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INTERACTER will adapt the actual highlight used depending on the display hardware in use. This is a very useful portability aid. Whatever highlight is used to display a selectable menu option, the current text attributes selected by the AT routines are undisturbed on exit from an MN routine. Frame/border styles are determined by the IFrameType and IFrameOptions routines in the CG group. Where a menu displayed by one of the MN functions would lie partly or wholly off-screen, its position is adjusted to fit on screen. Where a menu is too large to fit on screen, no such adjustment is made. The menu functions offer the ability to center the menu either horizontally or vertically in the same manner as the input box and window opening routines.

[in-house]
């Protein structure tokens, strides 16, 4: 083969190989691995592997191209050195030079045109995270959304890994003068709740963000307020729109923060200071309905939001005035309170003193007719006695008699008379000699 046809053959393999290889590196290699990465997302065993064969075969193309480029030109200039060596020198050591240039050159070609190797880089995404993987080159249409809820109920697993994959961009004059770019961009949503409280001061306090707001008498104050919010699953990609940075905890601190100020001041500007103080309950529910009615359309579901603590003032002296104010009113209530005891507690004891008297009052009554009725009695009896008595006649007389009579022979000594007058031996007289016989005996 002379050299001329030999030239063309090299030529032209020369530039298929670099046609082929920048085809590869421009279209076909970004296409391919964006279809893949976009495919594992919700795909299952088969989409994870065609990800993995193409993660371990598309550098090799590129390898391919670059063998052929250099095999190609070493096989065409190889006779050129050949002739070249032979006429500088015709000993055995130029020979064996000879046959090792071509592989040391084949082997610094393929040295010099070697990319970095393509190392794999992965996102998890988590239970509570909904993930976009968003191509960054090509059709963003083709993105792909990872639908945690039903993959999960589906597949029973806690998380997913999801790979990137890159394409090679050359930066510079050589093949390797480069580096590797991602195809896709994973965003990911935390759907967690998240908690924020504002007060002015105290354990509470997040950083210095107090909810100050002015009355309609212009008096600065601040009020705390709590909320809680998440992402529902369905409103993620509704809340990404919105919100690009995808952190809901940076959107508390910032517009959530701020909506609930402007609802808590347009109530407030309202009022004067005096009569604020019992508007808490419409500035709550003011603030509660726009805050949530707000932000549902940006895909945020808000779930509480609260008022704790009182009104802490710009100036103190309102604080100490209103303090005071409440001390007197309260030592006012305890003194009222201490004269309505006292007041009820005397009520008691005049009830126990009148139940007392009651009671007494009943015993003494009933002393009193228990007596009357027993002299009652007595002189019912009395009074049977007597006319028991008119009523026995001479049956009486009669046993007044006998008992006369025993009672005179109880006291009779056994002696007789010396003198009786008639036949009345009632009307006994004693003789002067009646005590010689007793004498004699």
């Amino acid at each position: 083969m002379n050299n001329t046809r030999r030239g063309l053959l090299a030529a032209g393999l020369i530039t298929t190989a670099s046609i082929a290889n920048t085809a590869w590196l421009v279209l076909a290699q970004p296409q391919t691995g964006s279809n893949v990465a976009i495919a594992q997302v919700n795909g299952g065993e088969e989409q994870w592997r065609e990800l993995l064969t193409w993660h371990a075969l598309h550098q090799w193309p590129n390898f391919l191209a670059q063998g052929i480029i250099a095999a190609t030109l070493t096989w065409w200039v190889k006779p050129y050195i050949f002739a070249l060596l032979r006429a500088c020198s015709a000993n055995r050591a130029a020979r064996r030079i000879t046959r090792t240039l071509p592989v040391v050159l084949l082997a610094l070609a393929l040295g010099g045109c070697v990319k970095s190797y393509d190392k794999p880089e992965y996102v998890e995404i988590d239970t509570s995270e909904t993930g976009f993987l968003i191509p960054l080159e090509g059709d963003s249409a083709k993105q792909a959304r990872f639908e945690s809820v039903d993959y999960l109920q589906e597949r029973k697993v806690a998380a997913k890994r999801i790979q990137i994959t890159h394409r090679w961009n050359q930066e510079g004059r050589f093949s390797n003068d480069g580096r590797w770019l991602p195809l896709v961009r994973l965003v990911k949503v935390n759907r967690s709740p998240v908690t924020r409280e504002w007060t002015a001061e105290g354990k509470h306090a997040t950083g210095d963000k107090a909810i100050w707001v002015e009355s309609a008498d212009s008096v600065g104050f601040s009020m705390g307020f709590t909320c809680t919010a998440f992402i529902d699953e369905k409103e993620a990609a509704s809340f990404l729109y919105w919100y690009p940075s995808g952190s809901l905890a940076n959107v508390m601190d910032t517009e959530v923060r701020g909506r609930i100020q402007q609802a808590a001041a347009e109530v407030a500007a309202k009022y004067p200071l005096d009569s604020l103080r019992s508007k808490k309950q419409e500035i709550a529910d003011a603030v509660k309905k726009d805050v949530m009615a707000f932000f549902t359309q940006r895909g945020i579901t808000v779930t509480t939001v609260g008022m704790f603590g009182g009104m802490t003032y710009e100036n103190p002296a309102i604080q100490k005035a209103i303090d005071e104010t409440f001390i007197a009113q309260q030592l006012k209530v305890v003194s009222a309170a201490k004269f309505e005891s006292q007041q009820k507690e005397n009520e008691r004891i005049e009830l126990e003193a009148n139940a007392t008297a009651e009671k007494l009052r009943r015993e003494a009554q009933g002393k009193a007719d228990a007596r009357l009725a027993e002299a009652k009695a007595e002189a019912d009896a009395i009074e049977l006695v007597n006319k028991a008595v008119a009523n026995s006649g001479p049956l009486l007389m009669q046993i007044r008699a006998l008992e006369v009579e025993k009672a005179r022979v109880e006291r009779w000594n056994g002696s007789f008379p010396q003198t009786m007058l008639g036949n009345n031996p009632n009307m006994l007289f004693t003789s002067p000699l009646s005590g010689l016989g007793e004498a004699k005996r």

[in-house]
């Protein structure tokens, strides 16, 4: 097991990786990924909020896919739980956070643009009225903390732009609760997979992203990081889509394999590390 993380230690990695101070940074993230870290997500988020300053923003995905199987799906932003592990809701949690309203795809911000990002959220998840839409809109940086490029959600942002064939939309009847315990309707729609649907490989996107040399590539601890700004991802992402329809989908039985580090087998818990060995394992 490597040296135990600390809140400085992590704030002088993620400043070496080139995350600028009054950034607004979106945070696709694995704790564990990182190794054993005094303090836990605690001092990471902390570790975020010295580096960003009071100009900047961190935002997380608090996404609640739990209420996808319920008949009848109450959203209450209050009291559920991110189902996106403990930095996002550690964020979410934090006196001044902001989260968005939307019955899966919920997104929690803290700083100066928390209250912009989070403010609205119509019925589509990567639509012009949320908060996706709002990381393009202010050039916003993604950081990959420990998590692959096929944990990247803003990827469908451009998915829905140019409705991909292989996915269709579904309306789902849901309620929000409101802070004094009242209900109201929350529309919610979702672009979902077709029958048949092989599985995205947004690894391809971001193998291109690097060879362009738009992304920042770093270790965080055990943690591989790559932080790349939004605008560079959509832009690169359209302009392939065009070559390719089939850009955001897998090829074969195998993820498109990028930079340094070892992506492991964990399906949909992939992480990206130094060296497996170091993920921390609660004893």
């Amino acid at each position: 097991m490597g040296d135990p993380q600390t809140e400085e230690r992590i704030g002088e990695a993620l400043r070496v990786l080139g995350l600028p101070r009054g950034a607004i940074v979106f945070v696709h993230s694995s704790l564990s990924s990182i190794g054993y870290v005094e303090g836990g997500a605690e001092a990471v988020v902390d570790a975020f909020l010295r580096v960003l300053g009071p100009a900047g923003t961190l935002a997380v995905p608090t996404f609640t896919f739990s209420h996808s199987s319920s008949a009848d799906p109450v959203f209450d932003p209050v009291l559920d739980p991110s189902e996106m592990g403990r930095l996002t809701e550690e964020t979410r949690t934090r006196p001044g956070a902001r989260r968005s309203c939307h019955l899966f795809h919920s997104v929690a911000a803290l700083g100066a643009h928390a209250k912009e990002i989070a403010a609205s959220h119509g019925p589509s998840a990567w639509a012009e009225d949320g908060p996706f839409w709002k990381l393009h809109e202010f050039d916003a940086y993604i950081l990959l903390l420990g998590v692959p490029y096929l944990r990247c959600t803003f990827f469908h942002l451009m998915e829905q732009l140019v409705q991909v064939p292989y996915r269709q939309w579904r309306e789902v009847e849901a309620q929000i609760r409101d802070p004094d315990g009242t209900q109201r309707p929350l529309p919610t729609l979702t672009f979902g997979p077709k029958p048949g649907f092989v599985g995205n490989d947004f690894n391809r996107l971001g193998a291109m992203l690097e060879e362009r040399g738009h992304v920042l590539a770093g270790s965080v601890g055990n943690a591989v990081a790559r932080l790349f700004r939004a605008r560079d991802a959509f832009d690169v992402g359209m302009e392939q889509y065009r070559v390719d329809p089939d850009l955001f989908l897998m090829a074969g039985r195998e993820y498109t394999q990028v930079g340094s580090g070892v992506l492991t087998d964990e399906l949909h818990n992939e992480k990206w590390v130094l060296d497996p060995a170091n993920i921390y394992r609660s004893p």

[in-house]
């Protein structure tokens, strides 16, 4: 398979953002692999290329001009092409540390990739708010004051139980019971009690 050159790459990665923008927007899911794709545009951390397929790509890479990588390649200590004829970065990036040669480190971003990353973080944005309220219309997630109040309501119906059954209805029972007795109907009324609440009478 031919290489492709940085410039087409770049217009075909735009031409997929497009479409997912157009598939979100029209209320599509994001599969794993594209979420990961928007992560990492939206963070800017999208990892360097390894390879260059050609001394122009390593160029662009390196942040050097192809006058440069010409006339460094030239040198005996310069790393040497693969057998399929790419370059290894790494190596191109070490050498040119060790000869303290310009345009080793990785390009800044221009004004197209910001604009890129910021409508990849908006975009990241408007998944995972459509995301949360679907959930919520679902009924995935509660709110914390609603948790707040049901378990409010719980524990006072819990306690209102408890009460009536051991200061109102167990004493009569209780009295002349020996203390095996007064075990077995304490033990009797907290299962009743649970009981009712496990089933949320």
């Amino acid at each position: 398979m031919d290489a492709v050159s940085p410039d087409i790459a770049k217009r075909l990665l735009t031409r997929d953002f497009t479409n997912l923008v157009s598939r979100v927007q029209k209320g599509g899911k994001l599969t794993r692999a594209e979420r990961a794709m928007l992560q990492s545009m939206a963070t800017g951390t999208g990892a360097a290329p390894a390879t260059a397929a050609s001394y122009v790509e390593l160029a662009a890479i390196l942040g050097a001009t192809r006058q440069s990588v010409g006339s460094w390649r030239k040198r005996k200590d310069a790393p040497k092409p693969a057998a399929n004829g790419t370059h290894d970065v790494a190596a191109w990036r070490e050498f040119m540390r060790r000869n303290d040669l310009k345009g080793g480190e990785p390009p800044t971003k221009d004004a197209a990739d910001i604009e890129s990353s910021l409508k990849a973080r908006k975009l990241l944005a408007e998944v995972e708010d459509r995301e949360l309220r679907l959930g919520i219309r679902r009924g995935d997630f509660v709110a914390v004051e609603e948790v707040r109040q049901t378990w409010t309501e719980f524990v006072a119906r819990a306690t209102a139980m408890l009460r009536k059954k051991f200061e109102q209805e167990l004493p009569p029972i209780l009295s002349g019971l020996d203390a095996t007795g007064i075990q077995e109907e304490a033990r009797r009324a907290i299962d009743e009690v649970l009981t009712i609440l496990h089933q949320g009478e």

IMenuHoriz Function
Description
Horizontal pointer/highlight menu.

Syntax
IMenuHoriz(option,maxopt,ixpos,iypos,iwidth,ibordr,istopt)

Arguments
CHARACTER option (:) = Array of option names INTEGER maxopt = Number of options in option array INTEGER ixpos = Left hand column of menu (zero to center the menu horizontally) INTEGER iypos = Top row of menu (zero to center the menu vertically) INTEGER iwidth = Width of menu INTEGER ibordr = 1: Print a line above menu only = 2: Print a line below menu only = 3: Print lines above and below menu = 4: Print a frame around the menu = any other value for no border

INTEGER istopt = First option to be highlighted (1 to maxopt - defaults to 1 if outside this range. If negative don't redraw menu - see below)

Returns
An INTEGER with the option number chosen